As the payment model shifts and practices are faced with additional reporting complexities, the ability to drive operational efficiency and reduce costs is a critical focus. Integral to all related topics—prescription safety and the ability to demonstrate outcomes, drive down operating costs and meet regulatory requirements under MACRA/MIPs—is the ability to streamline the patient intake process, satisfy the VDT, meet secure messaging requirements, and integrate patient reported data through a quality patient-portal solution. Core functional capabilities such as ease of use and access; ability to request appointments; facilitated patient communication through notifications; integration of patient information within the EHR; and the enabling of secure messaging/exchange allow orthopaedic practices to reduce the time and resources devoted to patient intake and data input, as well as to limit appointment cancellations and/or no shows. Adoption of a patient-engagement solution supports 20 points under MIPs in 2017 and up to 40 points in 2018 with the addition of patient education. The portal also becomes a critical focal point to enhancing patient care through an ongoing dialogue and supporting patient education.

MACRA/MIPs readiness and the assurance that the EHR software employed by the practice will be 2015 certified is also a topic of interest as the marketplace continues to consolidate and EHR solutions sunset. At the outset of the MU program formulated through the HITECH Act of the American Recovery and Reinvestment Act (also known as the 2009 Economic Stimulus Plan), there were over 500 EHR solutions vendors. Today there are fewer than 300, with continued consolidation expected as companies decide whether to further invest and develop to the 2015 certification requirements. Practices should have regular dialogue with their HCIT solutions vendors regarding their investment and plans to certify; and also the availability of MACRA/MIPs training programs to support their regulatory goals.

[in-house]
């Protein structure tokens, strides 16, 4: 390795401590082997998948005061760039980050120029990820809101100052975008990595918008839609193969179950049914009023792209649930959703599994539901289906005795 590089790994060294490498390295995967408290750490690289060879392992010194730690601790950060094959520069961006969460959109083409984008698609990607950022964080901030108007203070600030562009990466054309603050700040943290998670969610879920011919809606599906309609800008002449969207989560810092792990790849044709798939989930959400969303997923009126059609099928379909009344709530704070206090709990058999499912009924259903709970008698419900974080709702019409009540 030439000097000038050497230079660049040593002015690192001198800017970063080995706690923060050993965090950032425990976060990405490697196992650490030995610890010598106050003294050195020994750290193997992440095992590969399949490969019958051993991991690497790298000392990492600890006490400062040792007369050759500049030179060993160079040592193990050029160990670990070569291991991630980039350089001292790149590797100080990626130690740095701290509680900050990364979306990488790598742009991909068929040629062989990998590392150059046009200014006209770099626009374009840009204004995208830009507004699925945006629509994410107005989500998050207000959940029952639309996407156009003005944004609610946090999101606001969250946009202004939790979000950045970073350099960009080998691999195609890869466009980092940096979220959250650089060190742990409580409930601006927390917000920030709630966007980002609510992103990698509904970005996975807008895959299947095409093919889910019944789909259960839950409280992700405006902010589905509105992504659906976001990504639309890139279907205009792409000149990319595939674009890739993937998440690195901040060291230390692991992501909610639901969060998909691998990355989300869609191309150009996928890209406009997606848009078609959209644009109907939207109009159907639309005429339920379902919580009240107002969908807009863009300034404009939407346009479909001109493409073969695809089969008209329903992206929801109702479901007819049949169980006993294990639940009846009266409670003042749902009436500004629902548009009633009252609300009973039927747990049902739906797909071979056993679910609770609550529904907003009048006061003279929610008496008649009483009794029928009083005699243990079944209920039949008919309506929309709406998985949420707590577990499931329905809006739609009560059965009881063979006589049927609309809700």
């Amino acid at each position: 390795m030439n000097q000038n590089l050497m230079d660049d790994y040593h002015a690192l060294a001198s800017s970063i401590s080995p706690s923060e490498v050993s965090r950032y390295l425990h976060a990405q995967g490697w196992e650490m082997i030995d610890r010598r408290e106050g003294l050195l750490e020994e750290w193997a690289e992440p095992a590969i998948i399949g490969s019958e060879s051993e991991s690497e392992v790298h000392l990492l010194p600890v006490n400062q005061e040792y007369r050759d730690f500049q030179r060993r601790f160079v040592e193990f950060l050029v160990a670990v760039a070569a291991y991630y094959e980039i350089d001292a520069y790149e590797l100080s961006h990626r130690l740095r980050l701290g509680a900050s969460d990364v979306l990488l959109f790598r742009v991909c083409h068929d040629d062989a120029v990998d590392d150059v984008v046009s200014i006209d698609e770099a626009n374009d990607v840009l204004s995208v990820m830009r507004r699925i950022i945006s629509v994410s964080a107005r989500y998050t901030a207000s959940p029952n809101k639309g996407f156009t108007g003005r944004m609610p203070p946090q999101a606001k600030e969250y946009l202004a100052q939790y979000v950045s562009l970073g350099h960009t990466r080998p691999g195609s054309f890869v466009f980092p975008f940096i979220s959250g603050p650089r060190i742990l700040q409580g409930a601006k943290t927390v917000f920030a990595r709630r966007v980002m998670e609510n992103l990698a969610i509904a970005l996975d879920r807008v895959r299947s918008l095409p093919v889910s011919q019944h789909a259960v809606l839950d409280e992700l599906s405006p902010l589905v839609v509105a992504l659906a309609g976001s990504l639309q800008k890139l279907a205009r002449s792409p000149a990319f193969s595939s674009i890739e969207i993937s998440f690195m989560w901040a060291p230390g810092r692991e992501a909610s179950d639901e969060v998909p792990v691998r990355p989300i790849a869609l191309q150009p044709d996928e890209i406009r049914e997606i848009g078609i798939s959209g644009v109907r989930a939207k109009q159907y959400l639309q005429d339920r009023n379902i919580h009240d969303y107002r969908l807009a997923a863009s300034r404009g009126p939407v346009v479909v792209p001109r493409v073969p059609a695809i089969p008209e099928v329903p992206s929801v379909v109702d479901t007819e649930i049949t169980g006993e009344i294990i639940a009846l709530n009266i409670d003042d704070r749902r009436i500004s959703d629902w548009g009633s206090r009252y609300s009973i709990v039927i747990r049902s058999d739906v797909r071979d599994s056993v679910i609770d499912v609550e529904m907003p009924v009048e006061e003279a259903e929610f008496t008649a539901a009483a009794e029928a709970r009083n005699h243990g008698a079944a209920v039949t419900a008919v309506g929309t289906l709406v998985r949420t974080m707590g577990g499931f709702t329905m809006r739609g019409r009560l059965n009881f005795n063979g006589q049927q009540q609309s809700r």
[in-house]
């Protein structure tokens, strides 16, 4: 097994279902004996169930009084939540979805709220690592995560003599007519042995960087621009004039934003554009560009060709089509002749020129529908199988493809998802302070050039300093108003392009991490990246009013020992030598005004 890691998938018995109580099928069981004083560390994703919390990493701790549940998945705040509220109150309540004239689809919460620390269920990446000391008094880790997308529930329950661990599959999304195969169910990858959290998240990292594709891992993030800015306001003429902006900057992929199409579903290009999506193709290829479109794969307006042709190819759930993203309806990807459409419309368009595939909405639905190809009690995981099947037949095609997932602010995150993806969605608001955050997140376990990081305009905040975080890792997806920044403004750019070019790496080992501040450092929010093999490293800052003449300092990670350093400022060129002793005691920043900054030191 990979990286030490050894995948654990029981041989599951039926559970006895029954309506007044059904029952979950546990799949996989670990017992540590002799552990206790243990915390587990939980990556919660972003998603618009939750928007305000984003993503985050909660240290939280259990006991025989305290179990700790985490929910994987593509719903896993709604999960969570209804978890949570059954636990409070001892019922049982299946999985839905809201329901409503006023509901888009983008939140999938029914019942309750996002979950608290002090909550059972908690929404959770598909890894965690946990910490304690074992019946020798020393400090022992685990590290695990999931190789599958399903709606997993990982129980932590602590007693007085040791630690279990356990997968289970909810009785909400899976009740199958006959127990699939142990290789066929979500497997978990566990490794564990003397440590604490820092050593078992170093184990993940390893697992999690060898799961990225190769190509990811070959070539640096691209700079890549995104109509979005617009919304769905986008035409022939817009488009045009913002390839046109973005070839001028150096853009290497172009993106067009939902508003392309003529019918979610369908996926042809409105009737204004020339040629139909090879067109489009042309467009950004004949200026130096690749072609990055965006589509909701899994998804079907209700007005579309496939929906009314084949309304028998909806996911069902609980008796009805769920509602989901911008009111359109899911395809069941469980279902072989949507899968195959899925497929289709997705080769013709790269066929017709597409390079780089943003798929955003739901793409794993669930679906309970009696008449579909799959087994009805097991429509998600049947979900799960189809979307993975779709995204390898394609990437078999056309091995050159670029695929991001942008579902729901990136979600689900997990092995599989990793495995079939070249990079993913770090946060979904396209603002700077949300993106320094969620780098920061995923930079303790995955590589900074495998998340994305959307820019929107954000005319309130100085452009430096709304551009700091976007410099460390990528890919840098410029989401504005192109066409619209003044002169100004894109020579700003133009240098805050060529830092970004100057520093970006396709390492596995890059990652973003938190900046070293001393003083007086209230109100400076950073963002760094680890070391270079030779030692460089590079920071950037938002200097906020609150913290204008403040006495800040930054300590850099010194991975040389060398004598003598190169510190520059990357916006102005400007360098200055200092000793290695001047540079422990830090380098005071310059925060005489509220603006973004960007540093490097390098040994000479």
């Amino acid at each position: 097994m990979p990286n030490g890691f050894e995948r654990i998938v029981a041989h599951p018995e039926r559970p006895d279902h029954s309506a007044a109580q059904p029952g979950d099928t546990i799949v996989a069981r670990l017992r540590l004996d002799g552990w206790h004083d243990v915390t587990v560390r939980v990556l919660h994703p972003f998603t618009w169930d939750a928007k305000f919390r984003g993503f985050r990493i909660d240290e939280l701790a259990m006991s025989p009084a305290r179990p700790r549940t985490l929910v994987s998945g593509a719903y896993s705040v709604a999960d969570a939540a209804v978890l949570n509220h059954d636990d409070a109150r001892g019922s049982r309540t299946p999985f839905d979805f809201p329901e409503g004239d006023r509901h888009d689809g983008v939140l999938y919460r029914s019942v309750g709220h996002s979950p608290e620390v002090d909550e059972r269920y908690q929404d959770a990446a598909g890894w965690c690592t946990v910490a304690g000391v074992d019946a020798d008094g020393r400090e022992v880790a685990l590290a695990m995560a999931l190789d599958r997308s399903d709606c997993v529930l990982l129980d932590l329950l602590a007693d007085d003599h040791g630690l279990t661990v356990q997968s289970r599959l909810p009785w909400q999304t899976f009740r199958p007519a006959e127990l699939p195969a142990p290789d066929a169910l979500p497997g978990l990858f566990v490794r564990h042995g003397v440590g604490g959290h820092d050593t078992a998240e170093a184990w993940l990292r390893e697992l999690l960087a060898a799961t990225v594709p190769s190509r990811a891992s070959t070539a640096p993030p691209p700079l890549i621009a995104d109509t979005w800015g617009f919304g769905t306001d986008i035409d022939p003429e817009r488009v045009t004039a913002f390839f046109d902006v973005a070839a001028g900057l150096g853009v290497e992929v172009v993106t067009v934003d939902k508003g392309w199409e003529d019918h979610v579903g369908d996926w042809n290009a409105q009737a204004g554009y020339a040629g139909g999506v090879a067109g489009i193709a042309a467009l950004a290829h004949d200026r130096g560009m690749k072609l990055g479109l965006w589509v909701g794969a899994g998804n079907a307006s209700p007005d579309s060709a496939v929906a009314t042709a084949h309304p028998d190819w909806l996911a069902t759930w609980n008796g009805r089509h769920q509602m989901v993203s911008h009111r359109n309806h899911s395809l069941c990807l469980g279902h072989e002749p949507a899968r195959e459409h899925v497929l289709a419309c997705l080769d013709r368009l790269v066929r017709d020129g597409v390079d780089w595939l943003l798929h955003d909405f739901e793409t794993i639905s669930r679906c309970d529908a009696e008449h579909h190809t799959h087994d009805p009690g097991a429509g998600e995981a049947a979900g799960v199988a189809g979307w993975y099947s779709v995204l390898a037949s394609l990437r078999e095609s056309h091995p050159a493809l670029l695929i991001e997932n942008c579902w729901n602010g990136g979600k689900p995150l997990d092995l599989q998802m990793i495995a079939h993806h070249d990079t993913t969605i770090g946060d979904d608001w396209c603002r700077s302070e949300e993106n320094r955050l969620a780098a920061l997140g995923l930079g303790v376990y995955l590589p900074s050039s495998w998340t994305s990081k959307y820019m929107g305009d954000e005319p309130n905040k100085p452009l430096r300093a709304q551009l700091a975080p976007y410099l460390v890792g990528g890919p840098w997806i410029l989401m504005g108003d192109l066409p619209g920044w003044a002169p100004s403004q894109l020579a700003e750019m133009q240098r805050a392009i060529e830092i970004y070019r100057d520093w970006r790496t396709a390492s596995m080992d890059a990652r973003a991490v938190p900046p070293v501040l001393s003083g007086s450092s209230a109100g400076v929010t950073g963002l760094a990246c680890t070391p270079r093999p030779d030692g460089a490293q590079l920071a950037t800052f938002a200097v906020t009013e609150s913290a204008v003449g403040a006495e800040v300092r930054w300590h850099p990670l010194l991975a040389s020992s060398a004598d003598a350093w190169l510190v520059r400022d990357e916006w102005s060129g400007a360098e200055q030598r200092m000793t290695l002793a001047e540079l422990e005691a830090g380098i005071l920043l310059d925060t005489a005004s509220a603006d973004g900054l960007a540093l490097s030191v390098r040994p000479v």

What We’re Grateful for—Our Clients!

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I joined the SRS Sales Management Team in 2012. One of the attractions to join the SRS Team was the corporate culture — an environment that fostered cross-functional communication, interdependency, and most importantly, client evangelism. At the time, SRS employees were referred to as ETPs, which is an acronym for Eager to Please. This attitude permeated the entire organization from the top down and is still present today. In fact, under our CEO Scott Ciccarelli, this founding principle has been taken a step further by involving the voice of the SRS client in our design and development process. Through our Client Advisory Board and User Centric Design Groups, our clients work with our development teams to provide valuable feedback, clinical insight, and recommended enhancements to our software. This process allows SRS to truly serve our clients as a business partner and ensure they are pleased as we release new innovations.

All of us at SRS are grateful for our clients, not only for their valued support, but for their invaluable feedback, which has allowed SRS to evolve from an expertise in transitioning high-volume specialty practices from paper into being a flexible, data-driven, full-HCIT-solutions partner. Through the voice of our clients, SRS continues to evolve, improve, and thrive!

So as Thanksgiving approaches, we would like to give thanks for our clients and recognize how much they have given back to the SRS Team throughout the year.

Our clients keep us human. Many of the departments within SRS are client-facing and work with clinicians and staff on a daily basis to answer questions, interpret government regulations, solve workflow issues, and support the SRS product suite. The SRS Account Management Team serves as a single point of contact and will often act as the advocate for the practice, ensuring all of their needs are met and they get the information they need without having to speak with several people. Through this consistent contact, we develop close working relationships with our clients and truly care about them, not only on a professional level, but on a personal level as well. Our clients keep us human when they share stories about the challenges and triumphs they face in their clinics and in their personal lives. These working relationships allow us to take pride in our work and feel a connection that makes our jobs more meaningful.